NHP cracks down on Douglas County traffic violators
If you have been pulled over by highway patrol officers in Douglas County, you are not alone.
Ever since the Nevada Highway Patrol opened its Minden substation last October, the number of traffic tickets issued in portions of Douglas County at Lake Tahoe has nearly doubled.
Prior to the station opening, troopers stationed in Carson City patrolled an area that, besides Douglas County, included Incline Village and stretched all the way out to Yerington.
Now officers stationed in Minden, with some exceptions, patrol exclusively in Douglas County – both at Lake Tahoe and the Carson Valley.
The number of citations logged at the Tahoe Justice Court between October 1996 and March 1997 is listed at 1,636. The number issued during that same period the previous year was 921.
The most immediate impact of increased patrol at Lake Tahoe has been about $60,000 in additional revenues to the county from fines collected by the court.
Officials contend that beefed-up patrols will also reduce accidents and save lives.
“Our goal is to get speeds down,” said NHP Sgt. Mike Simon, who supervises the Minden substation. “If we have traffic flow traveling at the speed limit, we’re going to reduce the number of accidents and the severity of accidents.”
The Nevada Department of Transportation reported 12 accidents occurred on the 14.5-mile stretch of Highway 50 in Douglas County between September and December of 1995. During that same period in 1996, the number was listed at 10.
Simon believes it is too early to gauge the impact of increased patrol on the accident rate. However, he has noticed a decrease in the severity of accidents that have occurred since last fall.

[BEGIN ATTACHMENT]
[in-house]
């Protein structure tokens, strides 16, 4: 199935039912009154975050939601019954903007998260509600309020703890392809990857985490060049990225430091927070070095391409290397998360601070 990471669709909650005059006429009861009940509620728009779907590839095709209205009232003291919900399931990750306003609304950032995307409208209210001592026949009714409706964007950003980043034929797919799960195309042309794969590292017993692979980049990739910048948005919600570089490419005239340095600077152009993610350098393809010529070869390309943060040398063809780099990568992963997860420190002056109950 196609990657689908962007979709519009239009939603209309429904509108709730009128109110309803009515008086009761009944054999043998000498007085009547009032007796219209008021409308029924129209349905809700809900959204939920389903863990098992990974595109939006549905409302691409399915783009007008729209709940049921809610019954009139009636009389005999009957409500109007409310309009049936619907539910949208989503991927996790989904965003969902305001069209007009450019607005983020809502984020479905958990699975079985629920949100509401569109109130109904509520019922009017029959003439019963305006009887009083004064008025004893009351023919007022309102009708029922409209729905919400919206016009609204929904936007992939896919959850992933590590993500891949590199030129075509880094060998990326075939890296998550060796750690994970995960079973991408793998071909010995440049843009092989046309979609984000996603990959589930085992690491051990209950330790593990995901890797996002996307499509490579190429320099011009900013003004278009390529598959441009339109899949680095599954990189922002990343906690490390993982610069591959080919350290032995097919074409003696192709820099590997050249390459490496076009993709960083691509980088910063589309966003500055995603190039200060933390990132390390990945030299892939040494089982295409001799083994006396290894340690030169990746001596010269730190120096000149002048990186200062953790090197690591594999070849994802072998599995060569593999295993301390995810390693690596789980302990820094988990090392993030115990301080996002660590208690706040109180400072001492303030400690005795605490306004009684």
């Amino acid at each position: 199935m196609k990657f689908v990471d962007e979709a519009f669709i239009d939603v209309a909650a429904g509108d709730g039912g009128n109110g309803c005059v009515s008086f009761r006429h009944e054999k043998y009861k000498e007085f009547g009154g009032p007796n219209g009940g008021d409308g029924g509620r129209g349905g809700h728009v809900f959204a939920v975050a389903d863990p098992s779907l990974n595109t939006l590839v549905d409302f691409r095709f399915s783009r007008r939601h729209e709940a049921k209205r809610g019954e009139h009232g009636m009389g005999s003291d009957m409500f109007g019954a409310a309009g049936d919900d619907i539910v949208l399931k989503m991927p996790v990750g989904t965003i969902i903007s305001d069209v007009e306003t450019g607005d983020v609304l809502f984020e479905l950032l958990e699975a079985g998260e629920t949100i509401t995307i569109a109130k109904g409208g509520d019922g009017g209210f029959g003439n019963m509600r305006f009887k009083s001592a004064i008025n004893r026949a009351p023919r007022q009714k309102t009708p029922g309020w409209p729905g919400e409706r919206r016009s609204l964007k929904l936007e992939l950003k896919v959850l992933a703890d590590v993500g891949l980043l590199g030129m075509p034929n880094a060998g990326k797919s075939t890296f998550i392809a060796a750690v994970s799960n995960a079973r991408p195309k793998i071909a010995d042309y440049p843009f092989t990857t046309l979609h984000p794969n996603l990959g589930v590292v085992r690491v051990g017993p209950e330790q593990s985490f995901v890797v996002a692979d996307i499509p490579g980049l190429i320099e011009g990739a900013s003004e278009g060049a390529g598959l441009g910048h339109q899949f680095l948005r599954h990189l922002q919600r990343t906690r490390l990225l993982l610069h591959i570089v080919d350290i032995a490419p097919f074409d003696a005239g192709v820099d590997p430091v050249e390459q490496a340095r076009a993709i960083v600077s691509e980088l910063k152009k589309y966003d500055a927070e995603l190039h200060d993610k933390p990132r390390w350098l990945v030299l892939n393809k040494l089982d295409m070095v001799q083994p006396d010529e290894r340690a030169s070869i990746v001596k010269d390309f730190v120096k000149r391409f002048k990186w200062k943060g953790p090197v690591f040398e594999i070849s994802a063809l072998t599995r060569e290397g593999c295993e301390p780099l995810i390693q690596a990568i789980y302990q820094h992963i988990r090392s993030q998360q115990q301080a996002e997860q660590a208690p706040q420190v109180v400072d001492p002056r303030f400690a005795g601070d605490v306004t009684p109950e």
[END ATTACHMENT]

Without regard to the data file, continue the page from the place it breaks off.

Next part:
The increase in citations has also increased traffic at the Tahoe Justice Court, where drivers cited in the Tahoe Basin are ordered to appear.
“Most people pay their citations, realizing they were doing what they were cited for,” said Court Clerk Willene Harrington.
Most are not happy about it.
“I’d never had a ticket,” said Skye Zink, a Reno woman who used to live at Lake Tahoe. “I think it stinks.”
Zink was cited for driving without a front license plate and for going 63 mph in a 45 mph zone on Highway 50. Ultimately, traffic court officials reduced the violation to a one-point infraction and a $30 fine, even though she could have been fined up to $94.
“It’s only one point, so I just paid it,” Zink said prior to leaving the court. “I didn’t want the hassle.”
Nevada drivers who get more than eight points on their driving record during a one-year period can have their license suspended.
Chris Lobosco, cited for no proof of insurance while driving down Kingsbury Grade, does not want the hassle either. However, the Stateline man will challenge his ticket in court because he cannot afford the $700 fine for uninsured drivers.
Lobosco, a ski instructor who has spent the past three winters at Lake Tahoe, said he had never been pulled over prior to three weeks ago.
He said he was only trying to fasten his seat belt when an officer pulled him over for swerving. He is due back in court this week for a hearing.
“I like having officers out there, but I don’t consider myself a criminal,” Lobosco said.
Those cited have included locals and tourists alike.
One visitor from England reportedly mailed in his check for a traffic citation after he was sent a reminder from the court. Court officials said it is unlikely that an arrest warrant would be served in England for a traffic violation. However, the traffic violator told them that he intended to visit Lake Tahoe again in the future and does not want to get arrested when he returns.
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